This blog is cross posted on Huff Post Social Entrepreneurship.
When I met up with Mechai Viravaidya at his restaurant Cabbages and Condoms in Bangkok, he walked the grounds with an ease of familiarity, showing me elaborate sculptures, figurines and lamps all made out of colored condoms. He posed for a picture next to one of his favorite decorations, a rendering of the Mona Lisa that offers a reason for her wry smile: two condoms tucked in her folded hands. The restaurant, an open-air courtyard flanked by lush plants, also features educational posters and interactive games such as a safe sex roulette wheel.
The condom theme is not just a gimmick. Cabbages and Condoms is one of many social enterprises founded by Mr Viravaidya, a public health advocate and entrepreneur known for his compassion, commitment to health initiatives and rural development, and daring sense of humor. Mechai got his start in 1974 when he founded the Population and Community Development Association (PDA), aiming to slow Thailand’s rapid population growth and alleviate strain on resources and communities. Over the past 39 years, his efforts contributed to a dramatic reduction in births per family from 7 to 1.2. The secret to his resounding success lies in his ambassadors: PDA engaged 320,000 rural schoolteachers to educate their communities about contraception. In many cases, the ongoing champions for contraception have been the natural influencers in villages, such as shopkeepers.
When the HIV/AIDs crisis hit Thailand, PDA ramped up advocacy for condom use, coining pithy slogans such as “condoms are a girl’s best friend” and “weapons of mass protection”. “Humor is essential,” says Mr Viravaidya. “You cannot win people with embarrassment, or shame.” The UN estimated that advocacy efforts slashed the HIV infection rate in Thailand by 90 percent, avoiding 7.7 million new infections. Mr Viravaidya partnered with the Thai government along the way, even serving as a Senator for several terms. However, he believes that “the things that had the greatest effect across Thailand were the changes we made from outside,” rather than those made through political office. Government priorities can shift within a changing climate and are subject to the whims of those in office. Viravaidya’s work in public health and poverty alleviation has won him accolades over the years, including the United Nations Gold Peace Medal, the Bill and Melinda Gates Award for Public Health and a Schwab Foundation Fellowship.
Viravaidya’s key to sustaining these efforts over decades has been through business development, collaborating with rural communities and supporting entrepreneurs. This was his strategy from the start, as Cabbages and Condoms was founded only one year after PDA. “The restaurant got started by accident,” Mechai laughs. “We would sit near our office in the carport with some coffee and some beer, talking to other folks on the street. Then we brought in some roast chicken. Eventually people starting asking if they could buy something to eat.” Mr Viravaidya founded a resort in northern Thailand with the same blend of serendipity and keen observation. “We were already doing work out there and starting building some bungalows. Eventually it made sense to sell room stays.”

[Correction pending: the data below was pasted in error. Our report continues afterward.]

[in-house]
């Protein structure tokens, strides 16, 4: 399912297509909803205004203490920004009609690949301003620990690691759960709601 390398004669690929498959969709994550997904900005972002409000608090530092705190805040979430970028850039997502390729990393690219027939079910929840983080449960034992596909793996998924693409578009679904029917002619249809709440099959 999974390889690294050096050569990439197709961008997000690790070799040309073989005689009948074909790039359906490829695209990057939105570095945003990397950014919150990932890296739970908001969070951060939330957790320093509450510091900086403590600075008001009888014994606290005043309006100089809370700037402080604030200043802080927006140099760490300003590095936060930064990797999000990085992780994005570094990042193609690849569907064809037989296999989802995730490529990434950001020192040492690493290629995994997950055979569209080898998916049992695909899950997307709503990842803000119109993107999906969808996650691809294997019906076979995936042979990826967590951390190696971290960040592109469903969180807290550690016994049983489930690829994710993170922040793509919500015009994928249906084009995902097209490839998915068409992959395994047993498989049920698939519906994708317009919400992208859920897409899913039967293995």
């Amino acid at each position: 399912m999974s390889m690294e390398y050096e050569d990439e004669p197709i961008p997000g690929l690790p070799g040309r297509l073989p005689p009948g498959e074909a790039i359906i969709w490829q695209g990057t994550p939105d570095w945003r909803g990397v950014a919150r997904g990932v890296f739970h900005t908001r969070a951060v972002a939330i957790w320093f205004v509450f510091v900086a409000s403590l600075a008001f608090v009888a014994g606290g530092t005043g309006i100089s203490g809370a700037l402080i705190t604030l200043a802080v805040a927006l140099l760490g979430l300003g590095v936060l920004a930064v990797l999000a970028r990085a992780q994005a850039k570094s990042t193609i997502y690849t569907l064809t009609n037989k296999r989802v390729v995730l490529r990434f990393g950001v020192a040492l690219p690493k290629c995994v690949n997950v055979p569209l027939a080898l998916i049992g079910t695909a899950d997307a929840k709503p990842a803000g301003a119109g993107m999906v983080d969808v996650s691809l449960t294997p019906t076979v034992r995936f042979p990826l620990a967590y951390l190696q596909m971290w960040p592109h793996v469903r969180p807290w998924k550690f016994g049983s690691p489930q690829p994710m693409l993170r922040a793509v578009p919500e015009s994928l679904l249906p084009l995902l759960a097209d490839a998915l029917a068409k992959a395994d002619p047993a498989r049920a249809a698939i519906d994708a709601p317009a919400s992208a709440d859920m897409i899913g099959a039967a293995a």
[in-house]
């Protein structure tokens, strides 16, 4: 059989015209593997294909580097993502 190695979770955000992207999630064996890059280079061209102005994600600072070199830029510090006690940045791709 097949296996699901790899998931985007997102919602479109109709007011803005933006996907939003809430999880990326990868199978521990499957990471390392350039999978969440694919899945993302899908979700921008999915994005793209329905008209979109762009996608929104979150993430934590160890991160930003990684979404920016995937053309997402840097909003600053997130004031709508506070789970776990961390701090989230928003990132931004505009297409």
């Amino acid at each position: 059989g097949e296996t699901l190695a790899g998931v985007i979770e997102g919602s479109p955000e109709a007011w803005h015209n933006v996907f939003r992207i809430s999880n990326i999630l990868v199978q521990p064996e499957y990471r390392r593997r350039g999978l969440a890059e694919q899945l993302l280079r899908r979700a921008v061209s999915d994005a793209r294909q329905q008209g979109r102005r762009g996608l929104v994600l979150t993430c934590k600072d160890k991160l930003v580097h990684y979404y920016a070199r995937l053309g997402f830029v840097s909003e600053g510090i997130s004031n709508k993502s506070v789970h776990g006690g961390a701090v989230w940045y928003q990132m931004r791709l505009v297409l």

These businesses are structured to sustain themselves as well as public health and poverty alleviation efforts in local communities. On average, 70 percent of profits return to the business itself and 30 percent go to charitable efforts. Part of that 70 percent gets allocated to a revolving microloan fund to support entrepreneurs in villages, boasting a repayment rate of over 99 percent. “Access to credit is a basic human right,” Viravaidya says. “Poor people are business people, just like Bill Gates or Walt Disney.”
The charitable projects in communities are part of Viravaidya’s Village Development Partnership, and projects can range in focus from environmental stewardship to public health to education. The villages form committees to select areas of focus. Every one of these community projects has an adjoining social enterprise arm, providing long-term funding. “If you start something new, you must create new wealth. You cannot go back and take the savings out of another business.”
Mr Viravaidya’s latest efforts focus on creating a culture of sharing and engagement. The schools he has founded require weekly community service by students, and also allow students to sit on the school board and interview teachers. “One of the most important things is our teachers,” he says. “Most of us have no say in it.” Village children also operate a Good Deeds Van, a mobile cleaning service where they select areas of their villages that need trash removal or other cleaning, and then encourage their communities to join in. By setting up sustainable mechanisms that involve all members of a community, Mechai is not only spreading his influence in the form of successful social enterprises, he is sharing a mindset of goodwill and hard work. All of this will serve to inspire the next generation of entrepreneurs.
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